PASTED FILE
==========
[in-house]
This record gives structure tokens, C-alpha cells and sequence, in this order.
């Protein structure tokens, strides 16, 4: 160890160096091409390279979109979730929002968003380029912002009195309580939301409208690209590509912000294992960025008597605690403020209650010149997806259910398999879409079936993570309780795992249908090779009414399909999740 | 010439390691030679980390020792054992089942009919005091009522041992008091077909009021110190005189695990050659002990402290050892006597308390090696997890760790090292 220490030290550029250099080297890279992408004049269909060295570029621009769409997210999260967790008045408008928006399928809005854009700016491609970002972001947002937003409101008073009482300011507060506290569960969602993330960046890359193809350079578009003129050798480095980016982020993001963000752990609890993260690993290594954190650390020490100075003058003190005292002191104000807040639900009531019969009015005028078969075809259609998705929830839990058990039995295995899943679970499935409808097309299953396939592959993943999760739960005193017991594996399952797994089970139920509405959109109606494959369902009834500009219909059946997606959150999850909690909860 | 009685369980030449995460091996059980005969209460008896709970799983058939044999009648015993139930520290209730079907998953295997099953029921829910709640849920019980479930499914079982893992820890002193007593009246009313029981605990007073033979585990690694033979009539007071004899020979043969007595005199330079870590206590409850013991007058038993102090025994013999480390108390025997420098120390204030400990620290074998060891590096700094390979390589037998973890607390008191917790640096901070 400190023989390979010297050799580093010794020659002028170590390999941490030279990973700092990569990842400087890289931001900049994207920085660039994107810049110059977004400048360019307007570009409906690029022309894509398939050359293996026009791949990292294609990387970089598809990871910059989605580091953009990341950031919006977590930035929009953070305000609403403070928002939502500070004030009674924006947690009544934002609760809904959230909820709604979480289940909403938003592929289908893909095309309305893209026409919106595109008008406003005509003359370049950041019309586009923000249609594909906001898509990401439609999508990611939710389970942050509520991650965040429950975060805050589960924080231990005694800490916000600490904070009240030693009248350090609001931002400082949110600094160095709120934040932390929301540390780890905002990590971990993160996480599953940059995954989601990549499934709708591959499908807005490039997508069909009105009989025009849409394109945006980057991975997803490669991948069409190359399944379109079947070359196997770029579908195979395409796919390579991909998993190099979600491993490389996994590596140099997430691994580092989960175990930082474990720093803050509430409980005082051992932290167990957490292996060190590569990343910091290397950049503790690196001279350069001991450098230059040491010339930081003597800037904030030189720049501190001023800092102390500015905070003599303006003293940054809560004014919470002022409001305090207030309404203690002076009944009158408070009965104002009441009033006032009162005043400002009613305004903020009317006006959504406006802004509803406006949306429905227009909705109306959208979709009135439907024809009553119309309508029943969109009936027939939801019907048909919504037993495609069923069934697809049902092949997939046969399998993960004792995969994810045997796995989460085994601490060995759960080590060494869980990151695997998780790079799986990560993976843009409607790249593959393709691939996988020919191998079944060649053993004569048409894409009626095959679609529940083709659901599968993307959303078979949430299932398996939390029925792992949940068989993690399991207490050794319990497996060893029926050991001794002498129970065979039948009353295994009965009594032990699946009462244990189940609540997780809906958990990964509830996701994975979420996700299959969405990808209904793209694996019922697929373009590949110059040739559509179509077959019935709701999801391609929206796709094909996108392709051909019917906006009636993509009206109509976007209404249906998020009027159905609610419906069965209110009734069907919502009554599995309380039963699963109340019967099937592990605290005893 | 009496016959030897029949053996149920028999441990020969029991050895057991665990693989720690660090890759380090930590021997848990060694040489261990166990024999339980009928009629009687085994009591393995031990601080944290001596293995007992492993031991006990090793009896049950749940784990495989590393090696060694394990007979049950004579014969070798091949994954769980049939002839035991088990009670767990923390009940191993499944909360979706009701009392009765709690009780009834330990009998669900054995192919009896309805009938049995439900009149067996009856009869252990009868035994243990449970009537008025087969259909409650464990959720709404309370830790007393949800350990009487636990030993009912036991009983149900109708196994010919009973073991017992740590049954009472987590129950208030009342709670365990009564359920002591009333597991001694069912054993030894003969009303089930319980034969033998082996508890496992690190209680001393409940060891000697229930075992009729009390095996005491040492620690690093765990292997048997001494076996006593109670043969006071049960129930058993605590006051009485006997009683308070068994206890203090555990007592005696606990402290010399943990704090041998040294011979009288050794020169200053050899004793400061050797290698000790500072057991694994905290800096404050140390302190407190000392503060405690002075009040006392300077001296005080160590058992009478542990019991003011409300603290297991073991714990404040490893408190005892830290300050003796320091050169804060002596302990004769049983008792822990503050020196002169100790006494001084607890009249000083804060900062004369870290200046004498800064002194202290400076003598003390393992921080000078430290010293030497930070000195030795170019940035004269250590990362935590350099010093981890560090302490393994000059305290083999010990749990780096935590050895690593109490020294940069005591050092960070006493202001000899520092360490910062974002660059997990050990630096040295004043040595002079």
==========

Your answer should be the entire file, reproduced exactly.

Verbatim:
[in-house]
This record gives structure tokens, C-alpha cells and sequence, in this order.
């Protein structure tokens, strides 16, 4: 160890160096091409390279979109979730929002968003380029912002009195309580939301409208690209590509912000294992960025008597605690403020209650010149997806259910398999879409079936993570309780795992249908090779009414399909999740 | 010439390691030679980390020792054992089942009919005091009522041992008091077909009021110190005189695990050659002990402290050892006597308390090696997890760790090292 220490030290550029250099080297890279992408004049269909060295570029621009769409997210999260967790008045408008928006399928809005854009700016491609970002972001947002937003409101008073009482300011507060506290569960969602993330960046890359193809350079578009003129050798480095980016982020993001963000752990609890993260690993290594954190650390020490100075003058003190005292002191104000807040639900009531019969009015005028078969075809259609998705929830839990058990039995295995899943679970499935409808097309299953396939592959993943999760739960005193017991594996399952797994089970139920509405959109109606494959369902009834500009219909059946997606959150999850909690909860 | 009685369980030449995460091996059980005969209460008896709970799983058939044999009648015993139930520290209730079907998953295997099953029921829910709640849920019980479930499914079982893992820890002193007593009246009313029981605990007073033979585990690694033979009539007071004899020979043969007595005199330079870590206590409850013991007058038993102090025994013999480390108390025997420098120390204030400990620290074998060891590096700094390979390589037998973890607390008191917790640096901070 400190023989390979010297050799580093010794020659002028170590390999941490030279990973700092990569990842400087890289931001900049994207920085660039994107810049110059977004400048360019307007570009409906690029022309894509398939050359293996026009791949990292294609990387970089598809990871910059989605580091953009990341950031919006977590930035929009953070305000609403403070928002939502500070004030009674924006947690009544934002609760809904959230909820709604979480289940909403938003592929289908893909095309309305893209026409919106595109008008406003005509003359370049950041019309586009923000249609594909906001898509990401439609999508990611939710389970942050509520991650965040429950975060805050589960924080231990005694800490916000600490904070009240030693009248350090609001931002400082949110600094160095709120934040932390929301540390780890905002990590971990993160996480599953940059995954989601990549499934709708591959499908807005490039997508069909009105009989025009849409394109945006980057991975997803490669991948069409190359399944379109079947070359196997770029579908195979395409796919390579991909998993190099979600491993490389996994590596140099997430691994580092989960175990930082474990720093803050509430409980005082051992932290167990957490292996060190590569990343910091290397950049503790690196001279350069001991450098230059040491010339930081003597800037904030030189720049501190001023800092102390500015905070003599303006003293940054809560004014919470002022409001305090207030309404203690002076009944009158408070009965104002009441009033006032009162005043400002009613305004903020009317006006959504406006802004509803406006949306429905227009909705109306959208979709009135439907024809009553119309309508029943969109009936027939939801019907048909919504037993495609069923069934697809049902092949997939046969399998993960004792995969994810045997796995989460085994601490060995759960080590060494869980990151695997998780790079799986990560993976843009409607790249593959393709691939996988020919191998079944060649053993004569048409894409009626095959679609529940083709659901599968993307959303078979949430299932398996939390029925792992949940068989993690399991207490050794319990497996060893029926050991001794002498129970065979039948009353295994009965009594032990699946009462244990189940609540997780809906958990990964509830996701994975979420996700299959969405990808209904793209694996019922697929373009590949110059040739559509179509077959019935709701999801391609929206796709094909996108392709051909019917906006009636993509009206109509976007209404249906998020009027159905609610419906069965209110009734069907919502009554599995309380039963699963109340019967099937592990605290005893 | 009496016959030897029949053996149920028999441990020969029991050895057991665990693989720690660090890759380090930590021997848990060694040489261990166990024999339980009928009629009687085994009591393995031990601080944290001596293995007992492993031991006990090793009896049950749940784990495989590393090696060694394990007979049950004579014969070798091949994954769980049939002839035991088990009670767990923390009940191993499944909360979706009701009392009765709690009780009834330990009998669900054995192919009896309805009938049995439900009149067996009856009869252990009868035994243990449970009537008025087969259909409650464990959720709404309370830790007393949800350990009487636990030993009912036991009983149900109708196994010919009973073991017992740590049954009472987590129950208030009342709670365990009564359920002591009333597991001694069912054993030894003969009303089930319980034969033998082996508890496992690190209680001393409940060891000697229930075992009729009390095996005491040492620690690093765990292997048997001494076996006593109670043969006071049960129930058993605590006051009485006997009683308070068994206890203090555990007592005696606990402290010399943990704090041998040294011979009288050794020169200053050899004793400061050797290698000790500072057991694994905290800096404050140390302190407190000392503060405690002075009040006392300077001296005080160590058992009478542990019991003011409300603290297991073991714990404040490893408190005892830290300050003796320091050169804060002596302990004769049983008792822990503050020196002169100790006494001084607890009249000083804060900062004369870290200046004498800064002194202290400076003598003390393992921080000078430290010293030497930070000195030795170019940035004269250590990362935590350099010093981890560090302490393994000059305290083999010990749990780096935590050895690593109490020294940069005591050092960070006493202001000899520092360490910062974002660059997990050990630096040295004043040595002079």